Reflections on a Day for Truth and Reconciliation 2022

September 30 marked the second annual Day for Truth and Reconciliation. The day “honours the children who never returned home and Survivors of residential schools, as well as their families and communities.”

To mark this solemn day, the Oshawa Museum opened our doors to our exhibit, A Carrying Place: Oshawa’s Indigenous Story. This exhibit, which opened in 2017, connects our community with their past, embraces the present Indigenous community, and builds towards a spirit of reconciliation and partnership.

A view of a room with art work and text panels on the wall
Inside the exhibit, A Carrying Place

We welcomed guests throughout the day, the majority of whom made a point to visit the exhibit because of the day and what it represents. We engaged with visitors with meaningful, and oftentimes the hard and heartbreaking, conversations about reconciliation and about stories told through the exhibition, such as the lives of the ancestral Wendat, the history of the Scugog Carrying Place Trail, and the present Indigenous community.

We were also proud to support a city partnership initiative with the Orange Ribbon Memorials. Bawaajigewan Aboriginal Community Circle and the City installed five locations around Oshawa “where residents are encouraged to bring and tie orange ribbons as a sign of respect to the lost Indigenous children and their families, and to support healing in Indigenous Communities across Canada.” The south location is in Lakeview Park, and we had orange ribbons available in the exhibit as well as in Guy House where guests could take a ribbon and place it at the Lakeview Park memorial, or any memorial they chose. Again, it was wonderful to see many in the community stop by, take a ribbon, and place it at the memorial.

A chain link fence with orange ribbons tied to it. There is an orange sign that reads 'Honouring the Children.' The fence is by green grass, and behind the fence is a lake and blue sky with clouds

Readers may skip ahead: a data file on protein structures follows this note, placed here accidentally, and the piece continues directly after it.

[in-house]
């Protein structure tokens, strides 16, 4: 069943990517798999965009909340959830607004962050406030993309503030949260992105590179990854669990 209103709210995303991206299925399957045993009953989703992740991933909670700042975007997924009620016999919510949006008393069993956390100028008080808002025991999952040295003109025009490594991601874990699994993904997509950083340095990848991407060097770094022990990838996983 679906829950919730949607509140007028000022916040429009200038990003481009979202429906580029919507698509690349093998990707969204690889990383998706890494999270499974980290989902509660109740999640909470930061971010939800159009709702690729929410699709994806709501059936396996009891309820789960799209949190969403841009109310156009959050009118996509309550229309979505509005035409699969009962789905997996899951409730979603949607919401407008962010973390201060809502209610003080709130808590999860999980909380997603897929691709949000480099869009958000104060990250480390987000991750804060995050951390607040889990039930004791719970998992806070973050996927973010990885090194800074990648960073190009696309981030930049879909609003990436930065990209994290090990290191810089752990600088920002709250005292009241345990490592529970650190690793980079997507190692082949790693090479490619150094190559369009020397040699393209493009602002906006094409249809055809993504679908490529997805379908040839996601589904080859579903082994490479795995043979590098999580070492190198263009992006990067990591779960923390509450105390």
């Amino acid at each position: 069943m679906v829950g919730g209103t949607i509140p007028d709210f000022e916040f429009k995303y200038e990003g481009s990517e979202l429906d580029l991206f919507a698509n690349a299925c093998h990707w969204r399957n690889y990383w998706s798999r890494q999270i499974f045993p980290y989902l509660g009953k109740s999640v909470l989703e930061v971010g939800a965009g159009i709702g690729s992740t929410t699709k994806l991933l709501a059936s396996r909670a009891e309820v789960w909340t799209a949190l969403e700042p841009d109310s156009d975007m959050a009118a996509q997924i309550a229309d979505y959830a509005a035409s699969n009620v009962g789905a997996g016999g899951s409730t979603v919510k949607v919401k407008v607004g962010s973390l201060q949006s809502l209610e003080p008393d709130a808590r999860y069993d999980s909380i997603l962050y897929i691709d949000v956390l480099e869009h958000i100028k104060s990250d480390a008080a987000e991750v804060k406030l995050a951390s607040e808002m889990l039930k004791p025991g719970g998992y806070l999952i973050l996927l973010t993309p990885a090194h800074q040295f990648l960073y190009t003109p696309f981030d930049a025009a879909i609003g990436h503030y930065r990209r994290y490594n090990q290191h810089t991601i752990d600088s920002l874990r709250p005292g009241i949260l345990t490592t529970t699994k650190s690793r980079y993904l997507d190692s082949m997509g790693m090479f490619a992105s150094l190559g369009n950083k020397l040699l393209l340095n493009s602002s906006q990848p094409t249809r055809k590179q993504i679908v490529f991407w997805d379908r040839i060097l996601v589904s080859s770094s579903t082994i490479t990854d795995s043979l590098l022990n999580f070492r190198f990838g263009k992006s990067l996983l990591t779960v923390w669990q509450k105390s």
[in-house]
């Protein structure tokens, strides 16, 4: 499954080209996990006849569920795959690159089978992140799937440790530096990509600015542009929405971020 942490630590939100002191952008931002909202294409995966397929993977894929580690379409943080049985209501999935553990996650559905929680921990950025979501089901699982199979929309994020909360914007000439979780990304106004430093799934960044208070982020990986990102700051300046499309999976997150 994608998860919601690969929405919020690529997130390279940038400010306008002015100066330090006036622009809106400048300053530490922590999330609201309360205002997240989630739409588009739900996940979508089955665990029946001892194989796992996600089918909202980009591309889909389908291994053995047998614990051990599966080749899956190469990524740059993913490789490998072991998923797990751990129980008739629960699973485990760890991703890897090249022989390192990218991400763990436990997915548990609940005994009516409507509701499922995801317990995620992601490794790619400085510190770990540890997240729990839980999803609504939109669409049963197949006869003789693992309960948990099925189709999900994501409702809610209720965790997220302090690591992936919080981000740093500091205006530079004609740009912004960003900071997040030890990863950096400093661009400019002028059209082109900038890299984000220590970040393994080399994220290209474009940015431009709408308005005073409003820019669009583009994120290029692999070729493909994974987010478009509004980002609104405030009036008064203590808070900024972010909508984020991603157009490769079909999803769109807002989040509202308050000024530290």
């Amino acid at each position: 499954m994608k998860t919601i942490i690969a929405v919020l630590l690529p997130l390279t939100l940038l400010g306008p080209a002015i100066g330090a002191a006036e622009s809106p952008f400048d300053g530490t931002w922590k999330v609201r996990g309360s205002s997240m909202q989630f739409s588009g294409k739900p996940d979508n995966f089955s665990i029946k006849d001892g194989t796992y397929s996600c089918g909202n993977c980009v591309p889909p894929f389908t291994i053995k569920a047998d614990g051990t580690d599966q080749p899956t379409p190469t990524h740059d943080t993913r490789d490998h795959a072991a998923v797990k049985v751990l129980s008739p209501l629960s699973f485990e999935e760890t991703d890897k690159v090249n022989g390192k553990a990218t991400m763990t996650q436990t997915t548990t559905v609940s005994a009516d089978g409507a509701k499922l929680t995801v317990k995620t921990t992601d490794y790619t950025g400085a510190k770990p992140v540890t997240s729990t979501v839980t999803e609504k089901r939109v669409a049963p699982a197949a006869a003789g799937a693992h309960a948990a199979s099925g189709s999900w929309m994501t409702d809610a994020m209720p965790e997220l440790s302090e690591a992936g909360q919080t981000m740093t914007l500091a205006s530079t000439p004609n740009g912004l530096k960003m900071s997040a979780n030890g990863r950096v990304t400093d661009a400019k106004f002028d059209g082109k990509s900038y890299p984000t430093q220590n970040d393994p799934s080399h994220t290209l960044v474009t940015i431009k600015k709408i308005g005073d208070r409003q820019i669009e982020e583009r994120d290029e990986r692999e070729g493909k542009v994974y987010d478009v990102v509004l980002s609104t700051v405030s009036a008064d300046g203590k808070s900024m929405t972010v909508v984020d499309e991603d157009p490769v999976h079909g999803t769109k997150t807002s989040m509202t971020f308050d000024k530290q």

Lakeview Park Orange Ribbon Memorial, October 2022

The history of Residential Schools is long and shameful, and sadly, many Canadians were unaware of this system of cultural genocide as it wasn’t talked about. The last school closed in the 1990s – this is not a ‘long ago past.’ Conversations about Residential Schools and about Canada’s treatment of Indigenous people are hard, and they should be. Hard conversations need to happen, and we hope our museum spaces can be safe places to engage in these hard truths.

Thank you to everyone who made the Oshawa Museum part of the Day of Truth and Reconciliation, their day for recognizing our painful past and seeking knowledge so to work towards a better future of true and authentic reconciliation.


https://www.canada.ca/en/canadian-heritage/campaigns/national-day-truth-reconciliation.html

https://www.oshawa.ca/en/news/marking-national-day-for-truth-and-reconciliation.aspx

Anniversary Years for Two Oshawa Polish Landmarks

By Lisa Terech, Community Engagement

This year, 2022, marks anniversary years for two of Oshawa’s landmarks of importance to the Polish community. Branch 21 of the Polish Alliance of Canada is celebrating 100 years, while St. Hedwig’s Catholic Church is commemorating its 70th anniversary.

Oshawa’s Polish community grew throughout the early years of the 20th century. In August 1922, 19 Polish residents met at the home of Stanisław Leśniak to discuss establishing a Polish organization in the community; this came to realization in September of that year when the Polish Society of Fraternal Help was established. The first president was Józef Mazurkiewicz.  The group changed their name to the Polish Society in Oshawa in 1924. 

In 1925, the organization decided to build a Polish hall, and construction began shortly afterwards at 219 Olive Avenue.  All members donated $10 towards construction, and an interest-free loan from members was also approved. Fundraising initiatives looked outside the Polish community as well with a door to door collection.  The hall was completed in 1928, and this year, 2022, saw improvements to the façade of the hall.

Red brick building. At the top, it is flying a Canadian flag and a Polish flag, and there is a sign at the top centre reading "Polish Alliance of Canada" and a sign in the right window reading "Poznan"
Polish Alliance Hall on Olive Avenue

A number of community groups began operating out of the hall, including a library, choir, Polish language school, and amateur theatre group. As well, a Polish Veterans group started their base operations from the hall. During the Second World War, the group supported Poland and organized fundraising towards a relief fund. Members of the United Polish Relief fund visited each Polish family in Oshawa, held dances, and organized banquets, raising over $1800 towards the cause.